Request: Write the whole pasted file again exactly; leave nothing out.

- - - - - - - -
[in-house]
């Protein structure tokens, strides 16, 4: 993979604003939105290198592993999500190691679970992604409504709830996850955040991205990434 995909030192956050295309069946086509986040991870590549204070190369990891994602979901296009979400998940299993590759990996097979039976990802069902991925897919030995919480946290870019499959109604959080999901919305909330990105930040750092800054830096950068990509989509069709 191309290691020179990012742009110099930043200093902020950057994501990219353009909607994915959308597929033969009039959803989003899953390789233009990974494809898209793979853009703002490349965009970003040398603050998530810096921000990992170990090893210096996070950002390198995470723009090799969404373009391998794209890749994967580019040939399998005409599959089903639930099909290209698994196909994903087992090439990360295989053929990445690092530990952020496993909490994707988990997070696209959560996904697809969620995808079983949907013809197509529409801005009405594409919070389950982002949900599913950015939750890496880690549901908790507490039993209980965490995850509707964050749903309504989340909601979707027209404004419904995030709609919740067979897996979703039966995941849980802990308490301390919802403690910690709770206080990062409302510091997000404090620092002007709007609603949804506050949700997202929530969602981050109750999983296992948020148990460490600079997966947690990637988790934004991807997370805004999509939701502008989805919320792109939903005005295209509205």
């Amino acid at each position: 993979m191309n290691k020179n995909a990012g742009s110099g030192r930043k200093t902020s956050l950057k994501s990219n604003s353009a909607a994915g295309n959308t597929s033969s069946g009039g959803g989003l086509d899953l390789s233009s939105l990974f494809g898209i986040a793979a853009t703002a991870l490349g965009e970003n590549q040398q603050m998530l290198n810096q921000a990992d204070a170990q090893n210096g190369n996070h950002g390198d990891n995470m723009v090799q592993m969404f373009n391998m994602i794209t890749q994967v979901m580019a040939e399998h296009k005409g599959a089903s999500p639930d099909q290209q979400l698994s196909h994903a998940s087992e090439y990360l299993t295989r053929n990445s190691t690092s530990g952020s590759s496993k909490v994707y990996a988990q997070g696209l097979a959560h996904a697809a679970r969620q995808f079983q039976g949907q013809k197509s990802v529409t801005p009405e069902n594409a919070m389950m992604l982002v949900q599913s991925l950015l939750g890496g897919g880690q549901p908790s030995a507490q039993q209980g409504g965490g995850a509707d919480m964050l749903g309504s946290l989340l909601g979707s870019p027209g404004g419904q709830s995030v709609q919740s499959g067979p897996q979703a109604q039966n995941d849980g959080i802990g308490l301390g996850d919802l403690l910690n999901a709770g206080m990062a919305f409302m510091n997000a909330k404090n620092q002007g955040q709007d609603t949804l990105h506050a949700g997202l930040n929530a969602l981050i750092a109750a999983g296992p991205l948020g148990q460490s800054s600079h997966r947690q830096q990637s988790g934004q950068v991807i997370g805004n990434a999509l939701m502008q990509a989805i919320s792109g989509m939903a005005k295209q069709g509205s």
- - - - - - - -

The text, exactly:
[in-house]
């Protein structure tokens, strides 16, 4: 993979604003939105290198592993999500190691679970992604409504709830996850955040991205990434 995909030192956050295309069946086509986040991870590549204070190369990891994602979901296009979400998940299993590759990996097979039976990802069902991925897919030995919480946290870019499959109604959080999901919305909330990105930040750092800054830096950068990509989509069709 191309290691020179990012742009110099930043200093902020950057994501990219353009909607994915959308597929033969009039959803989003899953390789233009990974494809898209793979853009703002490349965009970003040398603050998530810096921000990992170990090893210096996070950002390198995470723009090799969404373009391998794209890749994967580019040939399998005409599959089903639930099909290209698994196909994903087992090439990360295989053929990445690092530990952020496993909490994707988990997070696209959560996904697809969620995808079983949907013809197509529409801005009405594409919070389950982002949900599913950015939750890496880690549901908790507490039993209980965490995850509707964050749903309504989340909601979707027209404004419904995030709609919740067979897996979703039966995941849980802990308490301390919802403690910690709770206080990062409302510091997000404090620092002007709007609603949804506050949700997202929530969602981050109750999983296992948020148990460490600079997966947690990637988790934004991807997370805004999509939701502008989805919320792109939903005005295209509205």
């Amino acid at each position: 993979m191309n290691k020179n995909a990012g742009s110099g030192r930043k200093t902020s956050l950057k994501s990219n604003s353009a909607a994915g295309n959308t597929s033969s069946g009039g959803g989003l086509d899953l390789s233009s939105l990974f494809g898209i986040a793979a853009t703002a991870l490349g965009e970003n590549q040398q603050m998530l290198n810096q921000a990992d204070a170990q090893n210096g190369n996070h950002g390198d990891n995470m723009v090799q592993m969404f373009n391998m994602i794209t890749q994967v979901m580019a040939e399998h296009k005409g599959a089903s999500p639930d099909q290209q979400l698994s196909h994903a998940s087992e090439y990360l299993t295989r053929n990445s190691t690092s530990g952020s590759s496993k909490v994707y990996a988990q997070g696209l097979a959560h996904a697809a679970r969620q995808f079983q039976g949907q013809k197509s990802v529409t801005p009405e069902n594409a919070m389950m992604l982002v949900q599913s991925l950015l939750g890496g897919g880690q549901p908790s030995a507490q039993q209980g409504g965490g995850a509707d919480m964050l749903g309504s946290l989340l909601g979707s870019p027209g404004g419904q709830s995030v709609q919740s499959g067979p897996q979703a109604q039966n995941d849980g959080i802990g308490l301390g996850d919802l403690l910690n999901a709770g206080m990062a919305f409302m510091n997000a909330k404090n620092q002007g955040q709007d609603t949804l990105h506050a949700g997202l930040n929530a969602l981050i750092a109750a999983g296992p991205l948020g148990q460490s800054s600079h997966r947690q830096q990637s988790g934004q950068v991807i997370g805004n990434a999509l939701m502008q990509a989805i919320s792109g989509m939903a005005k295209q069709g509205s």